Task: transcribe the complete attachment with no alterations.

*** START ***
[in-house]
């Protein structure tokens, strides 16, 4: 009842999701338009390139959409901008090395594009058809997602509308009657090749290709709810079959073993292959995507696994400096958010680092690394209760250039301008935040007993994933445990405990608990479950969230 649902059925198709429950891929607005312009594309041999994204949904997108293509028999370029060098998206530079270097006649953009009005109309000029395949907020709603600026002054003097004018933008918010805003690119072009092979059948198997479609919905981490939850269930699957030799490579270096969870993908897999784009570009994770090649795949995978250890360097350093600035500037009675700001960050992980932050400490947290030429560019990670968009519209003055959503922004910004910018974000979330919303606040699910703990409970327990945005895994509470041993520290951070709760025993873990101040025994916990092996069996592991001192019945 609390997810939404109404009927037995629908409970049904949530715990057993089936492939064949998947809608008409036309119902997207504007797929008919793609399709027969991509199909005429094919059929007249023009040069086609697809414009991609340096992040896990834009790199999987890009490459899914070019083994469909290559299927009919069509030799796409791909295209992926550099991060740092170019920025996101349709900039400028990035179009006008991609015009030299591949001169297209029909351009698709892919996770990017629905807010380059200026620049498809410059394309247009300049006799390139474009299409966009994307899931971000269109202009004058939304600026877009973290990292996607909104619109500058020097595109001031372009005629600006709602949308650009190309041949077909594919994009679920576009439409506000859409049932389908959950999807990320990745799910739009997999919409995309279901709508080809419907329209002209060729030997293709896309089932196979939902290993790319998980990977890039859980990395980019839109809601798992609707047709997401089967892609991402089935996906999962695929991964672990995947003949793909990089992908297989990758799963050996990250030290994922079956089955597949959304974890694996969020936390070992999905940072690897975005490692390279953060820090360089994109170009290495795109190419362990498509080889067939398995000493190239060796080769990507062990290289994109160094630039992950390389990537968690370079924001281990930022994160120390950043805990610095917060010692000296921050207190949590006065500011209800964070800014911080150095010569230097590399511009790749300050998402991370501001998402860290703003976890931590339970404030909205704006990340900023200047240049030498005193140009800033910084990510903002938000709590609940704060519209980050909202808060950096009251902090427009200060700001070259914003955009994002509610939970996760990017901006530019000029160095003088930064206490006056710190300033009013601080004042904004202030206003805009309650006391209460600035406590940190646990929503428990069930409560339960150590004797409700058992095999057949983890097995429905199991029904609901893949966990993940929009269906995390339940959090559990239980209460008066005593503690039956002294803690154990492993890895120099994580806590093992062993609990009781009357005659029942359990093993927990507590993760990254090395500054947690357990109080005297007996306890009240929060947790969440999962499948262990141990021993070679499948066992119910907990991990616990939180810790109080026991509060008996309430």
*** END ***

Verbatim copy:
[in-house]
């Protein structure tokens, strides 16, 4: 009842999701338009390139959409901008090395594009058809997602509308009657090749290709709810079959073993292959995507696994400096958010680092690394209760250039301008935040007993994933445990405990608990479950969230 649902059925198709429950891929607005312009594309041999994204949904997108293509028999370029060098998206530079270097006649953009009005109309000029395949907020709603600026002054003097004018933008918010805003690119072009092979059948198997479609919905981490939850269930699957030799490579270096969870993908897999784009570009994770090649795949995978250890360097350093600035500037009675700001960050992980932050400490947290030429560019990670968009519209003055959503922004910004910018974000979330919303606040699910703990409970327990945005895994509470041993520290951070709760025993873990101040025994916990092996069996592991001192019945 609390997810939404109404009927037995629908409970049904949530715990057993089936492939064949998947809608008409036309119902997207504007797929008919793609399709027969991509199909005429094919059929007249023009040069086609697809414009991609340096992040896990834009790199999987890009490459899914070019083994469909290559299927009919069509030799796409791909295209992926550099991060740092170019920025996101349709900039400028990035179009006008991609015009030299591949001169297209029909351009698709892919996770990017629905807010380059200026620049498809410059394309247009300049006799390139474009299409966009994307899931971000269109202009004058939304600026877009973290990292996607909104619109500058020097595109001031372009005629600006709602949308650009190309041949077909594919994009679920576009439409506000859409049932389908959950999807990320990745799910739009997999919409995309279901709508080809419907329209002209060729030997293709896309089932196979939902290993790319998980990977890039859980990395980019839109809601798992609707047709997401089967892609991402089935996906999962695929991964672990995947003949793909990089992908297989990758799963050996990250030290994922079956089955597949959304974890694996969020936390070992999905940072690897975005490692390279953060820090360089994109170009290495795109190419362990498509080889067939398995000493190239060796080769990507062990290289994109160094630039992950390389990537968690370079924001281990930022994160120390950043805990610095917060010692000296921050207190949590006065500011209800964070800014911080150095010569230097590399511009790749300050998402991370501001998402860290703003976890931590339970404030909205704006990340900023200047240049030498005193140009800033910084990510903002938000709590609940704060519209980050909202808060950096009251902090427009200060700001070259914003955009994002509610939970996760990017901006530019000029160095003088930064206490006056710190300033009013601080004042904004202030206003805009309650006391209460600035406590940190646990929503428990069930409560339960150590004797409700058992095999057949983890097995429905199991029904609901893949966990993940929009269906995390339940959090559990239980209460008066005593503690039956002294803690154990492993890895120099994580806590093992062993609990009781009357005659029942359990093993927990507590993760990254090395500054947690357990109080005297007996306890009240929060947790969440999962499948262990141990021993070679499948066992119910907990991990616990939180810790109080026991509060008996309430």